"When night fell, the forces of the Vietnamese government retracted into various brittle defensive points and the small numbers of hard, well-armed Viet Cong roamed at will. ... Furthermore, the destruction of main force units of the Viet Cong yielded little result. Phoenix-like, new forces arose from the ashes of the old. The Viet Cong infrastructure was the life-giver to destroyed units through its ability to recruit from among the peasant masses. At the same time the terrorist apparatus of the infrastructure ensured the neutrality of the Vietnamese peasant. The ultimate enemy of the Vietnamese government and the Marine Corps was everywhere, yet nowhere. ... The transition from June to July 1965 in Vietnam was sharp and stormy for the Marine Corps. Early in the morning on 1 July 1965, Viet Cong forces attacked the southern end of the Da Nang Airbase between two fortified static posts...The Viet Cong inflicted moderate damage during the attack and quickly retired after the demolitions thrust. " - Captain Russel H. Stolfi (who in 1967 held a doctor of philosophy degree in history from Stanford University, is Assistant Professor of History at the Naval Postgraduate School, Monterey, California), USMCR, Historical Branch, G-3 Division, Headquarters, U.S. Marine Corps, 1968, "U. S. Marine Corps, Civic Action Efforts in Vietnam, March 1965 - March 1966."
- "Rocket Attacks on USAF Bases in Vietnam" (the first page of the document showing the attack of July 1, 1965 on the Da Nang Air Base here http://www.royblakeley.name/roy_james_blakeley/rocket_attack19650701.djvu.
The full report can be accessed at the Research Division, Organizational History Branch, Air Force Historical Research Agency http://afhra.maxwell.af.mil/, The Vietnam section of the Research Division http://www.maxwell.af.mil/au/afhra/wwwroot/vietnam_war/vietnam.html
My father's remark in his July 5, 1965 letter about this incident elaborates somewhat differently in terms of the damage "demolished 2 fighter aircraft and a transport. 3-1/2 million dollars!!"
Neither mentioned the most important incident of that night of July 1, 1965 and that was the death of SSgt Terance Kay Jensen:
JENSEN, TERANCE KAY
SSgt - Air Force - Regular
33 year old Married, Caucasian, Male
Born on 01/14/32
From DETROIT LAKES, MINNESOTA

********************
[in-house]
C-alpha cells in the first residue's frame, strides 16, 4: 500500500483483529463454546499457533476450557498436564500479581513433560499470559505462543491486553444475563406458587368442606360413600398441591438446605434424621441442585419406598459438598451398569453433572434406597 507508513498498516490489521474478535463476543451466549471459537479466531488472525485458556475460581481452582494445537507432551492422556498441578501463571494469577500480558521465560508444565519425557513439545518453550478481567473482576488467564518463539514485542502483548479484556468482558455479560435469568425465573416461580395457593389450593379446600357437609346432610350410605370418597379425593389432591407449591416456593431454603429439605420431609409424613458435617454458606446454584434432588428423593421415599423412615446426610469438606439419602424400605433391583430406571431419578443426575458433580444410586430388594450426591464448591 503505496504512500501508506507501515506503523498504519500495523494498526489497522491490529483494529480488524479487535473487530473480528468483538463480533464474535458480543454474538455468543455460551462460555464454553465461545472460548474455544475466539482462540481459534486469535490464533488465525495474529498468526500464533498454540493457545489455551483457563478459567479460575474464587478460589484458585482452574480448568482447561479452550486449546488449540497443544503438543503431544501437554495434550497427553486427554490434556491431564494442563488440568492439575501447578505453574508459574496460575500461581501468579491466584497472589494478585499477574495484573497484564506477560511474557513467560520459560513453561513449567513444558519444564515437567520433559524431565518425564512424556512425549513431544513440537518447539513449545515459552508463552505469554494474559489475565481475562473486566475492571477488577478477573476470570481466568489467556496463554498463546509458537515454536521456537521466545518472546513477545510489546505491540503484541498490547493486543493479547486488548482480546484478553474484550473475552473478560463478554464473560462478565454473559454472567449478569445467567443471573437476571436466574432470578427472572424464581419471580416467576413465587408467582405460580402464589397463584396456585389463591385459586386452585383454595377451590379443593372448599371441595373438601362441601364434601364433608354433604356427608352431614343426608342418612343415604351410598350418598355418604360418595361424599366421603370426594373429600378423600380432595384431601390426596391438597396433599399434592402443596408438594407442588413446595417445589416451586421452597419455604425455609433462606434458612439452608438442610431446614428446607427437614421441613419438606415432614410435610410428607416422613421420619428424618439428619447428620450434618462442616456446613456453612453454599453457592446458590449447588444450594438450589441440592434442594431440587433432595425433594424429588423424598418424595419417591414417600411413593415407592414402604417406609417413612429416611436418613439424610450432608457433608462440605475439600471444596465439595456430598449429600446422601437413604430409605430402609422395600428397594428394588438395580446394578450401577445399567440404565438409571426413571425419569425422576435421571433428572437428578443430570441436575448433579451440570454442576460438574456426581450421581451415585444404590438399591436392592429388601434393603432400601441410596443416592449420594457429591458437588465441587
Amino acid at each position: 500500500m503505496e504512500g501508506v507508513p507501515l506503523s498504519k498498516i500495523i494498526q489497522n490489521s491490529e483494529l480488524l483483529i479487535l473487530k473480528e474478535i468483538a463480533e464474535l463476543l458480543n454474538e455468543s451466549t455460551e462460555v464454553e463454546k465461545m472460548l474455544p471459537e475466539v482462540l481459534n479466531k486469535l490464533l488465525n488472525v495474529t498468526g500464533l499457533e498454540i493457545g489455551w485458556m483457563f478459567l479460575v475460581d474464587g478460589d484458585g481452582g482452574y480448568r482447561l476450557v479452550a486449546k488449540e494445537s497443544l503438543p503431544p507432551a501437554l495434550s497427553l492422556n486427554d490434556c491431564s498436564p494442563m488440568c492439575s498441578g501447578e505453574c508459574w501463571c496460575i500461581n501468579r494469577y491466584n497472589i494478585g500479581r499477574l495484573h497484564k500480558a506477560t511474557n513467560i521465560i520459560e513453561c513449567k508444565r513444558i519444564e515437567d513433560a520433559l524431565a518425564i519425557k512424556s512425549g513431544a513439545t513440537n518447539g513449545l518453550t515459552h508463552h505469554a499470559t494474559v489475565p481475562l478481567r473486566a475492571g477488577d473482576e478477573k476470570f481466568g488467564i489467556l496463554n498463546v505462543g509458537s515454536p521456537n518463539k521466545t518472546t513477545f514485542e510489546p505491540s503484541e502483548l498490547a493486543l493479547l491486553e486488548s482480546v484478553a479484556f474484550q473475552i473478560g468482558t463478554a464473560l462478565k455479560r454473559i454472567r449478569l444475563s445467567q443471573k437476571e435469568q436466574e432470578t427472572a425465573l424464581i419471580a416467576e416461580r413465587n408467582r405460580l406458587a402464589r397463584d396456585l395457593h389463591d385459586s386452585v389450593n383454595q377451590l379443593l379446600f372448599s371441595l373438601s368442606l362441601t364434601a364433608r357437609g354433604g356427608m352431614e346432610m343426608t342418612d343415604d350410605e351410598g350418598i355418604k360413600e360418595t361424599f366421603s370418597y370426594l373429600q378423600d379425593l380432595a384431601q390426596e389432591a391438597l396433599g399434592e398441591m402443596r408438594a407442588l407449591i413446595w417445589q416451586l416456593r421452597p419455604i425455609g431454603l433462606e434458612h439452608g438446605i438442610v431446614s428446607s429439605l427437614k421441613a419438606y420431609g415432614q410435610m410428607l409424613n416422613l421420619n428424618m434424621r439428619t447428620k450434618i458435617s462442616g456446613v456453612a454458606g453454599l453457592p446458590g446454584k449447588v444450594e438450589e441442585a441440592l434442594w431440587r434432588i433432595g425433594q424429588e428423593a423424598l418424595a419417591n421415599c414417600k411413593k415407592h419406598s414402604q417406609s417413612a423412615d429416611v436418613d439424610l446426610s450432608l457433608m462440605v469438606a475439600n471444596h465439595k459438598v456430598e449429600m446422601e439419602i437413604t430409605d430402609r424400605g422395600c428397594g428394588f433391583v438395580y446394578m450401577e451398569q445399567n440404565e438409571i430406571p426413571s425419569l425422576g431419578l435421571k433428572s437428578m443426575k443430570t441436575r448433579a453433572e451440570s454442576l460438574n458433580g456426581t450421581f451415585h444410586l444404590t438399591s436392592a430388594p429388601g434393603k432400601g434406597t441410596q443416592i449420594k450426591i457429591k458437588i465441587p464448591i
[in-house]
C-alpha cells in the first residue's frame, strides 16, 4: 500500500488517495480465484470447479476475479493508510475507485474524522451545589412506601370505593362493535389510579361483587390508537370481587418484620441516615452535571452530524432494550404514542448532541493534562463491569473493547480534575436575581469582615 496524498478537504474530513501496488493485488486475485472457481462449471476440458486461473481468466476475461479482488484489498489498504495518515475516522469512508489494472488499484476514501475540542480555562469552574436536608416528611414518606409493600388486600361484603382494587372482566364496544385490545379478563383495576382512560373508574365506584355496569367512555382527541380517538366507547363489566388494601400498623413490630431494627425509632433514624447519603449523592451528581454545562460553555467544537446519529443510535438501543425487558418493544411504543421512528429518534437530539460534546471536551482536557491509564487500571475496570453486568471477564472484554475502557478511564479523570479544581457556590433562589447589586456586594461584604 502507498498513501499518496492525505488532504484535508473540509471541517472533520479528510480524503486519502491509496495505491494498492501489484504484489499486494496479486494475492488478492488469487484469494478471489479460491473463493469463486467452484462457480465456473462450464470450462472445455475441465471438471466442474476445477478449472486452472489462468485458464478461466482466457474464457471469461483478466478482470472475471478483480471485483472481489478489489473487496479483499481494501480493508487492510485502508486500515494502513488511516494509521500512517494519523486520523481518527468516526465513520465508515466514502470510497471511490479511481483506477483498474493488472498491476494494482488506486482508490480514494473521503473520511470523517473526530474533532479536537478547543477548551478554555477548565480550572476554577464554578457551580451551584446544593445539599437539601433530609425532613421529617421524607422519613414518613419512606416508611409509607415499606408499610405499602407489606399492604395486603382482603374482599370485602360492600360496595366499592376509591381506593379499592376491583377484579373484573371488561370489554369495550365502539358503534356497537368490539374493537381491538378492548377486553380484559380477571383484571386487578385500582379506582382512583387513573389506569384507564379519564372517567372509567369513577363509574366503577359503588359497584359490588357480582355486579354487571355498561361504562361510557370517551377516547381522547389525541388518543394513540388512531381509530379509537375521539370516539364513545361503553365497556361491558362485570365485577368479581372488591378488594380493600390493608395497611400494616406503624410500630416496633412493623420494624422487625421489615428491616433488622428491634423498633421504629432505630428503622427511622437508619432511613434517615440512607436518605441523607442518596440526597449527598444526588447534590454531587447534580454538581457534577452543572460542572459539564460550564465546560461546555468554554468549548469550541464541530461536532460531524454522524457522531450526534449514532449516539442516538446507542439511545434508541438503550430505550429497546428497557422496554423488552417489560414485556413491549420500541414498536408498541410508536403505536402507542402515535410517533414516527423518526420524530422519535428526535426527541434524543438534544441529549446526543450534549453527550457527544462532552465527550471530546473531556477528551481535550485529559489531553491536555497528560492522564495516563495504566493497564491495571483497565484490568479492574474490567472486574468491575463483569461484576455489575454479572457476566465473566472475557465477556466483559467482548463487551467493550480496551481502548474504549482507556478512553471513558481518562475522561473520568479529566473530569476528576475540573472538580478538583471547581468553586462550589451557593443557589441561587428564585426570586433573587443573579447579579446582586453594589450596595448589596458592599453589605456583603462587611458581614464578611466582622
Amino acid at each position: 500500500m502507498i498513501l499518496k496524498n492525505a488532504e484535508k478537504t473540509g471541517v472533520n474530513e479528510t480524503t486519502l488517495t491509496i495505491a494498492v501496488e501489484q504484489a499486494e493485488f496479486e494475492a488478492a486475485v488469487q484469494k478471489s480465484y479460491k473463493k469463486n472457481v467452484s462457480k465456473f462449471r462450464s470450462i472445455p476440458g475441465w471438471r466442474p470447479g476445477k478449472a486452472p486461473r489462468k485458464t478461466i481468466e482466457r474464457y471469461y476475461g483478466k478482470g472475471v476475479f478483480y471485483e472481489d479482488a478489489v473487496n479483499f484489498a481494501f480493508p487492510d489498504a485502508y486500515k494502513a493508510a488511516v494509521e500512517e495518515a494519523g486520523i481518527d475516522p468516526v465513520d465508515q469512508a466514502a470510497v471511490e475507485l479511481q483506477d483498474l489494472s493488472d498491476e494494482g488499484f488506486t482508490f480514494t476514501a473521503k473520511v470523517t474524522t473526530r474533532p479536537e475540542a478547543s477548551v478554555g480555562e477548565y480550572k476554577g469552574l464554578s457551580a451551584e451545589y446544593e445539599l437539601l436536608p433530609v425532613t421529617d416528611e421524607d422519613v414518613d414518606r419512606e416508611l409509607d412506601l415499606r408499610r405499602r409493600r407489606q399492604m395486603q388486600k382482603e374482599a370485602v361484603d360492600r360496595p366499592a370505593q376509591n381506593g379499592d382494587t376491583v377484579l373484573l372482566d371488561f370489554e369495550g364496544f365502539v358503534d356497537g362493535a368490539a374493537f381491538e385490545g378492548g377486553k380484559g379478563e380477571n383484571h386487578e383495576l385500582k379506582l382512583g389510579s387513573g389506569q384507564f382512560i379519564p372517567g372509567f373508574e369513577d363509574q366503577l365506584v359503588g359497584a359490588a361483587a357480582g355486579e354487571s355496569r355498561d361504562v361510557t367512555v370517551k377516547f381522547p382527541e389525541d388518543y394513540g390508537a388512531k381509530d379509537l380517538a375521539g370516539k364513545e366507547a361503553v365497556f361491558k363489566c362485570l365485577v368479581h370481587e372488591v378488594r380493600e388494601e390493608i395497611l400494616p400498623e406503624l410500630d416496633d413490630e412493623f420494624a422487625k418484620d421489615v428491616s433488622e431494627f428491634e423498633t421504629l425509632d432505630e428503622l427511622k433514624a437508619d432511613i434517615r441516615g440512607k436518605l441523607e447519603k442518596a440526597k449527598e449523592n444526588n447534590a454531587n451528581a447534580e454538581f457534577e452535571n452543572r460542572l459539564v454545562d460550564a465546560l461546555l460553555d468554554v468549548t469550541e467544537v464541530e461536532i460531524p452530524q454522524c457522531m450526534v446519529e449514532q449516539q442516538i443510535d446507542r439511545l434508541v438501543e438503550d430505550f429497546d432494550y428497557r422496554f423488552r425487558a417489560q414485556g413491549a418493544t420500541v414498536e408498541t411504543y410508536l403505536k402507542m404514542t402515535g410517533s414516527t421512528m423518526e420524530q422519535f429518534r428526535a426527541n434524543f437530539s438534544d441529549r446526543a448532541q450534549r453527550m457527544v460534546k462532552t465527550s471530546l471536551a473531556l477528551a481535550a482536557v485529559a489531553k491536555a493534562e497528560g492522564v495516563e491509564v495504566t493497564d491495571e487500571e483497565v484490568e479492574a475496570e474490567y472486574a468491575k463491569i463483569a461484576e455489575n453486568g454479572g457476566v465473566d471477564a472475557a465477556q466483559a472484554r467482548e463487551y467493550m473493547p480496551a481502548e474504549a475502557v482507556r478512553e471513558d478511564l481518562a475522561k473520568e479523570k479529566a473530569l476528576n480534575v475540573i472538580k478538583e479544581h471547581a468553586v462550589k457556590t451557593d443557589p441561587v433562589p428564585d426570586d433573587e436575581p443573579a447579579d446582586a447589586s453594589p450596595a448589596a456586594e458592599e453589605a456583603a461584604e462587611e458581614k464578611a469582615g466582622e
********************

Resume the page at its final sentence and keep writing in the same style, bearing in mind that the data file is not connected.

Length of service 14 years.
Casualty was on 07/01/65
in QUANG NAM (Da Nang), SOUTH VIETNAM
HOSTILE, GROUND CASUALTY
OTHER EXPLOSIVE DEVICE
Body was recovered
Panel 02E - - Line 26
For personal accounts of this fateful night please go to http://www.war-stories.com/t_jensen-dab-poss-1966.htm
Here is a map of the Da Nang Air Base and surrounding area from July, 1965 - December, 1965. http://www.royblakeley.name/roy_james_blakeley/Da Nang_area196507.gif This map was accessed from this Web page http://www.ehistory.com/vietnam/books/buildup/0060.cfm
Bell UH-1 "Huey" http://www.centennialofflight.gov/essay/Rotary/Huey/HE11.htm approaching and passing overhead here - (MP3 audio file - 1.7 MB) http://www.royblakeley.name/roy_james_blakeley/bell_uh1_huey.mp3
AH-1G Cobra helicopter here (image) http://www.royblakeley.name/roy_james_blakeley/chopper_ah_1G_cobra.bmp
Actually, the first U.S. helicopter mission in Vietnam occurred in 1962 - commanded by Colonel Archie Clapp. The squadron was the Marine Medium Helicopter Squadron 362 (HMM 362) http://www.hmm362.org/index.htm flying UH-34's. This first tactical unit of the Marines was documented by famed journalist, Dickey Chapelle, in a November 1962 article covering the Vietnam helicopter war.
"Wisconsin-born photojournalist Chapelle was one of the first women foreign correspondents to cover World War II, the Korean and Vietnam Wars, and other U.S. military engagements worldwide. Her writings and pictures appeared in the magazines Reader's Digest, National Geographic, Look, and the Saturday Evening Post from the 1940's to the 1960's. Chapelle was killed in Vietnam in 1965 while pursuing her profession." - The Wisconsin Historical Society http://www.wisconsinhistory.org/, Photographs from the Vietnam War by Dickey Chapelle http://www.wisconsinhistory.org/turningpoints/search.asp?id=829